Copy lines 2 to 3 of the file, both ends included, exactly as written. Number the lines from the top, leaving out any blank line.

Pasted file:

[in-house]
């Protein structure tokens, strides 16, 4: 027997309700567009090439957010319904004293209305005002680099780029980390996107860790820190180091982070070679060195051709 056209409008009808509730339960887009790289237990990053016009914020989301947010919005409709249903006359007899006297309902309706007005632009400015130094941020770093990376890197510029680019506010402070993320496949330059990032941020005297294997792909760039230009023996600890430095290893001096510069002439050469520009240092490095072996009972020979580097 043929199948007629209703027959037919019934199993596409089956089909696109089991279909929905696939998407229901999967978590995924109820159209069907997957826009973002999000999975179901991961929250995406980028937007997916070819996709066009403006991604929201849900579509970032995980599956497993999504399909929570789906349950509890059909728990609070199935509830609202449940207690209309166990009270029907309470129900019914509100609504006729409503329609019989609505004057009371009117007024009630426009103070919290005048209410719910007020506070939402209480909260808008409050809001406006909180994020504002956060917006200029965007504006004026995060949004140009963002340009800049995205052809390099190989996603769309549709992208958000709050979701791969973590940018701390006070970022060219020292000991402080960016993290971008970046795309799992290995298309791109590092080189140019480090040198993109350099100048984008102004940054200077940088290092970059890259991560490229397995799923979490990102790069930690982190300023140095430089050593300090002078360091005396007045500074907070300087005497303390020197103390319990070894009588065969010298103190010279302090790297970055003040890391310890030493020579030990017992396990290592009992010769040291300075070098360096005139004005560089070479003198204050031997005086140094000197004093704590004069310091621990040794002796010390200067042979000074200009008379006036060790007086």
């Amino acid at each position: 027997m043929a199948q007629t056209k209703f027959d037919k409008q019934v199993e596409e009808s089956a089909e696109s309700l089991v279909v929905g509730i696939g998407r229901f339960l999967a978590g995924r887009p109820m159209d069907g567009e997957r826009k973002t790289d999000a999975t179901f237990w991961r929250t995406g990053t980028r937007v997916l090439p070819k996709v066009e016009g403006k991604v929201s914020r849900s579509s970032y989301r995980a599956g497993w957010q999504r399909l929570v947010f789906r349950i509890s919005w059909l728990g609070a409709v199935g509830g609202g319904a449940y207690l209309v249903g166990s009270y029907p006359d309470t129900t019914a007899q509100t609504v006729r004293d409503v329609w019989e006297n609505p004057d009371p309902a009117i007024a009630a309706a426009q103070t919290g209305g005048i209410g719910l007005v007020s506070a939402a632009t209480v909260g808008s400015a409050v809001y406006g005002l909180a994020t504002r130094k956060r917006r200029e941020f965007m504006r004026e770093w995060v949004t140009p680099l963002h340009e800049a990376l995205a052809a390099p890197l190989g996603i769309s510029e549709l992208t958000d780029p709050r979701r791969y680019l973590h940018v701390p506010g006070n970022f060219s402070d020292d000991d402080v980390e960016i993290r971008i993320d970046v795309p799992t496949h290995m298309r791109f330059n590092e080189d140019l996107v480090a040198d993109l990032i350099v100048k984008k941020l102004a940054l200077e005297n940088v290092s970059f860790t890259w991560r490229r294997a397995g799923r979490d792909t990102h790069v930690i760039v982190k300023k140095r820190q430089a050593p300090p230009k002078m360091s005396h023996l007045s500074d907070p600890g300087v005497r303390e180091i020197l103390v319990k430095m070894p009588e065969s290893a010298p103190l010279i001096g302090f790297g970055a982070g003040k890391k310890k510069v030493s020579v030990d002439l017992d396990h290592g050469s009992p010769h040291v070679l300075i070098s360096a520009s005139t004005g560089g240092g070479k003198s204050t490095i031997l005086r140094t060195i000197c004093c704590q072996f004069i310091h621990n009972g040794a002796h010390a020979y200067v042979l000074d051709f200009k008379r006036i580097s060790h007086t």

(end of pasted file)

């Protein structure tokens, strides 16, 4: 027997309700567009090439957010319904004293209305005002680099780029980390996107860790820190180091982070070679060195051709 056209409008009808509730339960887009790289237990990053016009914020989301947010919005409709249903006359007899006297309902309706007005632009400015130094941020770093990376890197510029680019506010402070993320496949330059990032941020005297294997792909760039230009023996600890430095290893001096510069002439050469520009240092490095072996009972020979580097 043929199948007629209703027959037919019934199993596409089956089909696109089991279909929905696939998407229901999967978590995924109820159209069907997957826009973002999000999975179901991961929250995406980028937007997916070819996709066009403006991604929201849900579509970032995980599956497993999504399909929570789906349950509890059909728990609070199935509830609202449940207690209309166990009270029907309470129900019914509100609504006729409503329609019989609505004057009371009117007024009630426009103070919290005048209410719910007020506070939402209480909260808008409050809001406006909180994020504002956060917006200029965007504006004026995060949004140009963002340009800049995205052809390099190989996603769309549709992208958000709050979701791969973590940018701390006070970022060219020292000991402080960016993290971008970046795309799992290995298309791109590092080189140019480090040198993109350099100048984008102004940054200077940088290092970059890259991560490229397995799923979490990102790069930690982190300023140095430089050593300090002078360091005396007045500074907070300087005497303390020197103390319990070894009588065969010298103190010279302090790297970055003040890391310890030493020579030990017992396990290592009992010769040291300075070098360096005139004005560089070479003198204050031997005086140094000197004093704590004069310091621990040794002796010390200067042979000074200009008379006036060790007086």
């Amino acid at each position: 027997m043929a199948q007629t056209k209703f027959d037919k409008q019934v199993e596409e009808s089956a089909e696109s309700l089991v279909v929905g509730i696939g998407r229901f339960l999967a978590g995924r887009p109820m159209d069907g567009e997957r826009k973002t790289d999000a999975t179901f237990w991961r929250t995406g990053t980028r937007v997916l090439p070819k996709v066009e016009g403006k991604v929201s914020r849900s579509s970032y989301r995980a599956g497993w957010q999504r399909l929570v947010f789906r349950i509890s919005w059909l728990g609070a409709v199935g509830g609202g319904a449940y207690l209309v249903g166990s009270y029907p006359d309470t129900t019914a007899q509100t609504v006729r004293d409503v329609w019989e006297n609505p004057d009371p309902a009117i007024a009630a309706a426009q103070t919290g209305g005048i209410g719910l007005v007020s506070a939402a632009t209480v909260g808008s400015a409050v809001y406006g005002l909180a994020t504002r130094k956060r917006r200029e941020f965007m504006r004026e770093w995060v949004t140009p680099l963002h340009e800049a990376l995205a052809a390099p890197l190989g996603i769309s510029e549709l992208t958000d780029p709050r979701r791969y680019l973590h940018v701390p506010g006070n970022f060219s402070d020292d000991d402080v980390e960016i993290r971008i993320d970046v795309p799992t496949h290995m298309r791109f330059n590092e080189d140019l996107v480090a040198d993109l990032i350099v100048k984008k941020l102004a940054l200077e005297n940088v290092s970059f860790t890259w991560r490229r294997a397995g799923r979490d792909t990102h790069v930690i760039v982190k300023k140095r820190q430089a050593p300090p230009k002078m360091s005396h023996l007045s500074d907070p600890g300087v005497r303390e180091i020197l103390v319990k430095m070894p009588e065969s290893a010298p103190l010279i001096g302090f790297g970055a982070g003040k890391k310890k510069v030493s020579v030990d002439l017992d396990h290592g050469s009992p010769h040291v070679l300075i070098s360096a520009s005139t004005g560089g240092g070479k003198s204050t490095i031997l005086r140094t060195i000197c004093c704590q072996f004069i310091h621990n009972g040794a002796h010390a020979y200067v042979l000074d051709f200009k008379r006036i580097s060790h007086t």